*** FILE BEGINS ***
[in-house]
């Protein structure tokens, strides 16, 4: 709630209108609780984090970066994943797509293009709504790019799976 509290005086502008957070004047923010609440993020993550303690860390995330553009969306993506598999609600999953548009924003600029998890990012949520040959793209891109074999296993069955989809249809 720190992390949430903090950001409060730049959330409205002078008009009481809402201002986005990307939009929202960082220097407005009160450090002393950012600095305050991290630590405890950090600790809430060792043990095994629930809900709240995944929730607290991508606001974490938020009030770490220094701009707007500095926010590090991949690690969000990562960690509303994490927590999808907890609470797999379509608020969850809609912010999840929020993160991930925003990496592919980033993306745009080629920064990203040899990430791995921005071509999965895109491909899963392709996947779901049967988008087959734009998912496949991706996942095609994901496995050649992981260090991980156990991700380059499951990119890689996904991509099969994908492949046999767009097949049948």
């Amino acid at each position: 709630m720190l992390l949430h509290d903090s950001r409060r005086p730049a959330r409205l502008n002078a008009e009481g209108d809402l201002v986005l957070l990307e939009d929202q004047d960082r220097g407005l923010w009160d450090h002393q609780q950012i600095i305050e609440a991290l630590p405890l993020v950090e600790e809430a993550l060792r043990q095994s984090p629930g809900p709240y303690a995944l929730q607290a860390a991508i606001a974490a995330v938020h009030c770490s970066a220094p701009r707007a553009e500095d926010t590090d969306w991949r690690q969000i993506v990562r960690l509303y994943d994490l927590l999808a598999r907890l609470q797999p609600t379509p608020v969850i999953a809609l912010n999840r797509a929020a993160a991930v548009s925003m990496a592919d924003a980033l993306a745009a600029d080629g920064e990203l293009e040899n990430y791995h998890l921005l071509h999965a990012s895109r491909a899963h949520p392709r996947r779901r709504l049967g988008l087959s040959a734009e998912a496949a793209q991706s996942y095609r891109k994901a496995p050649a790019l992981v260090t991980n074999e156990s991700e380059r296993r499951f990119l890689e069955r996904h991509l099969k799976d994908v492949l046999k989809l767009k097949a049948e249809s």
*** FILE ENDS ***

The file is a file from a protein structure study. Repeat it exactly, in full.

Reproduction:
[in-house]
């Protein structure tokens, strides 16, 4: 709630209108609780984090970066994943797509293009709504790019799976 509290005086502008957070004047923010609440993020993550303690860390995330553009969306993506598999609600999953548009924003600029998890990012949520040959793209891109074999296993069955989809249809 720190992390949430903090950001409060730049959330409205002078008009009481809402201002986005990307939009929202960082220097407005009160450090002393950012600095305050991290630590405890950090600790809430060792043990095994629930809900709240995944929730607290991508606001974490938020009030770490220094701009707007500095926010590090991949690690969000990562960690509303994490927590999808907890609470797999379509608020969850809609912010999840929020993160991930925003990496592919980033993306745009080629920064990203040899990430791995921005071509999965895109491909899963392709996947779901049967988008087959734009998912496949991706996942095609994901496995050649992981260090991980156990991700380059499951990119890689996904991509099969994908492949046999767009097949049948």
């Amino acid at each position: 709630m720190l992390l949430h509290d903090s950001r409060r005086p730049a959330r409205l502008n002078a008009e009481g209108d809402l201002v986005l957070l990307e939009d929202q004047d960082r220097g407005l923010w009160d450090h002393q609780q950012i600095i305050e609440a991290l630590p405890l993020v950090e600790e809430a993550l060792r043990q095994s984090p629930g809900p709240y303690a995944l929730q607290a860390a991508i606001a974490a995330v938020h009030c770490s970066a220094p701009r707007a553009e500095d926010t590090d969306w991949r690690q969000i993506v990562r960690l509303y994943d994490l927590l999808a598999r907890l609470q797999p609600t379509p608020v969850i999953a809609l912010n999840r797509a929020a993160a991930v548009s925003m990496a592919d924003a980033l993306a745009a600029d080629g920064e990203l293009e040899n990430y791995h998890l921005l071509h999965a990012s895109r491909a899963h949520p392709r996947r779901r709504l049967g988008l087959s040959a734009e998912a496949a793209q991706s996942y095609r891109k994901a496995p050649a790019l992981v260090t991980n074999e156990s991700e380059r296993r499951f990119l890689e069955r996904h991509l099969k799976d994908v492949l046999k989809l767009k097949a049948e249809s």